The Road Less Travelled

Natural Dyeing at home - 5 colours you can create from items found in your kitchen
March 04, 2020

Natural Dyeing at home - 5 colours you can create from items found in your kitchen

Natural dyeing at home is a fun D.I.Y project that is easy and inexpensive. Whether you want to spice up your wardrobe or want to avoid buying new clothes, this is for you. Before we start exploring some colours you can find in the kitchen, let’s make sure you are dyeing the right kind of fabric. 

Natural dyes bond better to natural fibres. To achieve the best results, make sure you’re using fabric that is made up of non-synthetic fibres. There are two categories of natural fibres; protein (wool, silk, and soybean) and cellulosic (cotton, flax/ linen, and hemp). If you’re using a piece of clothing you already own, find its content label and make sure it’s made from the right fibre. 

Now that we have covered what kind of fabric to dye, let’s explore the possible natural dyes you can create from items found in your kitchen.


Commonly used in curries, turmeric powder is great for attaining naturally bright yellow dyes. Be careful when using this spice as it may stain skin or other fabrics it comes in contact with during the dyeing process. The more turmeric powder you use, the more pigmented your dye bath may become. 


Avocados are naturally great for dyeing. Go ahead and enjoy your guac because we’ll only be using the skins and stones (seeds) for this one. The skins and stones both create different colours. For a rosy orange, use the stones for dyeing. If you’re looking to achieve a soft red, then you’ll be utilizing the skins. By using the inedible parts of an avocado, you’re reducing your carbon footprint by creating less waste!


Time to spill the tea on tea. Teas are a no brainer for natural dyeing. They enrich your hot cup with beautiful colours and will do the same for your D.I.Y projects. Not all teas will give you the same colour as they brew, so make sure you’re choosing one that’s right for you. Black tea brews a deep brown but will create an orange dye. Rooibus brews an amber colour and creates a light brown dye.


Known as a symbol of love in antiquity, this fruit creates a love-ly natural dye. We all know how difficult it is to cut up a pomegranate, but rest assured it is easy to attain a yellow dye by using those left-over leathery skins. 

Red Onions

This tearjerker will have you crying tears of joy after seeing the beautiful colours it can produce. Save the skins from your red onions and help yourself to easy natural rosy dyes. All those tears will be worth reducing your waste at home, so don’t sweat it!


If you aren’t already enticed by the possibilities these kitchen items have, try tie dying. Fun and easy to do, tie dyeing is a simple method to make your clothes look stylish and groovy. Shop our natural tie dyed Lismer Long Sleeve Shirt at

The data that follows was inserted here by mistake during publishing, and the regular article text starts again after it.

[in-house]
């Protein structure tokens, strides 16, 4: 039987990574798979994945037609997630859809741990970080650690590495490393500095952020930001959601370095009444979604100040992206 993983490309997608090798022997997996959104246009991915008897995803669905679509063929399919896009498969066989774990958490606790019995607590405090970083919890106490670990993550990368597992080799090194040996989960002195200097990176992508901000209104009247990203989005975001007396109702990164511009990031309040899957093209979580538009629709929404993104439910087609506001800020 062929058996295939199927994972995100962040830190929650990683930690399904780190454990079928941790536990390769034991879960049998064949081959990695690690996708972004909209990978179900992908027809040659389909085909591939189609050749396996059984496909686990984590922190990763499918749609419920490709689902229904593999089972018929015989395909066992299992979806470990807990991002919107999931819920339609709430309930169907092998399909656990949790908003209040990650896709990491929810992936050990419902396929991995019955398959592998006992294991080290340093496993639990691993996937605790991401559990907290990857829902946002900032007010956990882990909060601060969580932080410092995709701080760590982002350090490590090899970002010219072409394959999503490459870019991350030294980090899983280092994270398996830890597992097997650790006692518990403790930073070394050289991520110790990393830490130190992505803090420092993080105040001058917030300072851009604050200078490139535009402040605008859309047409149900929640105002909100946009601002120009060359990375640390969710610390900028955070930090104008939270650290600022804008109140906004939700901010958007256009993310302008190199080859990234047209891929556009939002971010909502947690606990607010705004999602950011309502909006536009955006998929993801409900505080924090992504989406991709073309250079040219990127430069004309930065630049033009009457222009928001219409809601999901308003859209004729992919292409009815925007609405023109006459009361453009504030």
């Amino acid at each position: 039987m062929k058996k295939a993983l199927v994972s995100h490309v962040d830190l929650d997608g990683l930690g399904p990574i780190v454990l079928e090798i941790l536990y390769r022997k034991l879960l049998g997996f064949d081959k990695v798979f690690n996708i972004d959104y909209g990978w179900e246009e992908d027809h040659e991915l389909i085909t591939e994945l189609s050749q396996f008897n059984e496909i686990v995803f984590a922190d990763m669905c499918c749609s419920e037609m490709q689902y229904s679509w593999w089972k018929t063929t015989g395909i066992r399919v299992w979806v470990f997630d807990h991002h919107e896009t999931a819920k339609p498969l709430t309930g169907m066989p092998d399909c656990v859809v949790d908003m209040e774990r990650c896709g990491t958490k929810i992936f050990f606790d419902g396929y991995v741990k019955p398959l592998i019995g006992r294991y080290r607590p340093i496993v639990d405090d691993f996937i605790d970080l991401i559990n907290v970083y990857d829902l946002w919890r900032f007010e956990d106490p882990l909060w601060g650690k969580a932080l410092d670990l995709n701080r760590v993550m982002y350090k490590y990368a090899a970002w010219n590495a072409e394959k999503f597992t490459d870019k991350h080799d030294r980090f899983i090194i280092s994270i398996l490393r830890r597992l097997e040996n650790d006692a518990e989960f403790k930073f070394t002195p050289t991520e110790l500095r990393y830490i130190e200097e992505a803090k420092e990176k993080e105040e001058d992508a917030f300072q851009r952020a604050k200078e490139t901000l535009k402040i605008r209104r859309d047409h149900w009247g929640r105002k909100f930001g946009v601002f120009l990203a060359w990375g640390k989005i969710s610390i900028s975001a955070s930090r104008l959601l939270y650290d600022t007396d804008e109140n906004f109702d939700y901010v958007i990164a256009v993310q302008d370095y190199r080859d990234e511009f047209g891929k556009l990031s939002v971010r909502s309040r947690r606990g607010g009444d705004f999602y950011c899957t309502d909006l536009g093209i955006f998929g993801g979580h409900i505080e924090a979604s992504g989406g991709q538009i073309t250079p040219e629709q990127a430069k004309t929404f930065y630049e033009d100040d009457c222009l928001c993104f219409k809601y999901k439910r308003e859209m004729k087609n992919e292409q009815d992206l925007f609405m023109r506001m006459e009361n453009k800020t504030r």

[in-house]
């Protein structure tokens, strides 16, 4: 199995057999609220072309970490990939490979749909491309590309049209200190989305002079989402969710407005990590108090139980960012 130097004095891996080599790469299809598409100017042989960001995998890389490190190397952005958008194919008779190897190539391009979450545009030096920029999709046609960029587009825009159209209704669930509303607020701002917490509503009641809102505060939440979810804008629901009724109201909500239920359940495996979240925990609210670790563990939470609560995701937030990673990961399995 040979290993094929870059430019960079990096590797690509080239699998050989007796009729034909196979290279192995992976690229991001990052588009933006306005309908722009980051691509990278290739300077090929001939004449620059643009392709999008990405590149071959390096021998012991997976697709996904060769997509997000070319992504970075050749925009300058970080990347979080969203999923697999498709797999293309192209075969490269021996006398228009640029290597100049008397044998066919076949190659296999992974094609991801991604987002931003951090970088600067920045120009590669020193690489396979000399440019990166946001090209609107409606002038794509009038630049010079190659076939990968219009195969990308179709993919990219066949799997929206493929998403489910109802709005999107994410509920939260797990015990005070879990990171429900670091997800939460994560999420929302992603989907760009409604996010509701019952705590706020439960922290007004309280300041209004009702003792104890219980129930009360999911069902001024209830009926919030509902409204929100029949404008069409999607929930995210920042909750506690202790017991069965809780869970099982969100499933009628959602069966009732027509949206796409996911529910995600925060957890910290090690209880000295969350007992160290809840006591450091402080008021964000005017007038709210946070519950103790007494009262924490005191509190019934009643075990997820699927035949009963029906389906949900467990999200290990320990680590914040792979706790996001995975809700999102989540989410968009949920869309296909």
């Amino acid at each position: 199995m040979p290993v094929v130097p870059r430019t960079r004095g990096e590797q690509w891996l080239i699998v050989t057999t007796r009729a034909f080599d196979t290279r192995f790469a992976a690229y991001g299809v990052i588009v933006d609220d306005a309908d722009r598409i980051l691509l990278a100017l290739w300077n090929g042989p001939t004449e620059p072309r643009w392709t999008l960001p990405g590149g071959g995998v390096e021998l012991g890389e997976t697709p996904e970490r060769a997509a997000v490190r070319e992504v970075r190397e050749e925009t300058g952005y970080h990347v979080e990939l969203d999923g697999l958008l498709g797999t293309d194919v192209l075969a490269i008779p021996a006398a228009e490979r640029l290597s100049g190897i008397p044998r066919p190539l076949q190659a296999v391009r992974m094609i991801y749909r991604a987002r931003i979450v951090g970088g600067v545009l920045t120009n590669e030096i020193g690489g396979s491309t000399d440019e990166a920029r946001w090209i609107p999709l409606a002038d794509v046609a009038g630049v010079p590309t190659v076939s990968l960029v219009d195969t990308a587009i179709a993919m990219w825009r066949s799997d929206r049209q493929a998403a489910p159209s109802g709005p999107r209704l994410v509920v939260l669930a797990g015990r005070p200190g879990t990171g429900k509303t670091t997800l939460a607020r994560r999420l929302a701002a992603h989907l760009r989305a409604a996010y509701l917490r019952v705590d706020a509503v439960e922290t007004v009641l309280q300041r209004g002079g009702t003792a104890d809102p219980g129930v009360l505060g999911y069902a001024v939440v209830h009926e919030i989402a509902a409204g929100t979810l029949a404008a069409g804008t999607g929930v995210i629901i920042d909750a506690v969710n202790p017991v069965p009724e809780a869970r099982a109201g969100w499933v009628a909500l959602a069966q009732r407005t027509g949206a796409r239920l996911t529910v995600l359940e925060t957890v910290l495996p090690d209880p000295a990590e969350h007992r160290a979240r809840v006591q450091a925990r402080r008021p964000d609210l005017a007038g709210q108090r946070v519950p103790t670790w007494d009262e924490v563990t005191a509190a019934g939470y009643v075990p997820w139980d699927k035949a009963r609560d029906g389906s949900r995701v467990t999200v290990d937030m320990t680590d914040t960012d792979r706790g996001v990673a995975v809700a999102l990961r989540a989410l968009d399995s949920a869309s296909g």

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Media Interview MJBizCon - Cannabis Wiki x Liberty Clothing
September 27, 2019

Media Interview MJBizCon - Cannabis Wiki x Liberty Clothing

Earlier this month Liberty Clothing founder Anne Joyce was interviewed by Les from Cannabis Wiki while exhibiting at MJBizCon. 
We shared why we believe hemp is such an important and sustainable resource for the cannabis and hemp industry.
Check it out! 

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Spotlight on Anne Joyce - Liberty Clothing Designer & Founder
August 27, 2019

Spotlight on Anne Joyce - Liberty Clothing Designer & Founder

Liberty Clothing was founded by Anne Joyce in 1989. Her dream to become a designer came true when she designed her first her first line of clothing featured recycled and reworked denim and leather. The line was an overnight success and was sold in over 170 retailers in North America.  In 1992 a recession hit the North American market and many of the retail partners found themselves out of business. As luck would have it, a camp director called to inquire about designing clothing for his camp and a new market opened up for Anne and her team at Liberty. Today, Liberty Clothing is recognized as the number #1 brand in the camping market and first to market with a line of hemp clothing in the cannabis space. Some of the other markets that Liberty services are schools, corporate, retail and the alcohol industry. 

After 30 years in business Anne’s gone back to her roots and designed a line of renewable and sustainable eco fashion sourced from Hemp and organic materials, every step in the production process has been thoughtfully considered.  The line that she calls Liberty High LineTM has been embraced by conscience consumers that want to wear natural, organic and ethically sourced products. Plans are underway for an even more environmental line she calls Liberty ReduxTM which features reworked and repurposed fashions.  

We sat down with Anne to dive deeper into what inspires her and how Liberty Clothing will help pave a greener future. 

How did Liberty Clothing begin?

Well I had just sold BCBG and I was just coming out of a poor partnership. I thought that Liberty would be a great name that would work both in the U.S and in Canada to represent your freedom. Sometimes when you have bad relationships, whether it be personal or business, there’s a relief that comes from being free. So, I just thought that Liberty was suitable name for a new company.  

What is the mission at Liberty Clothing?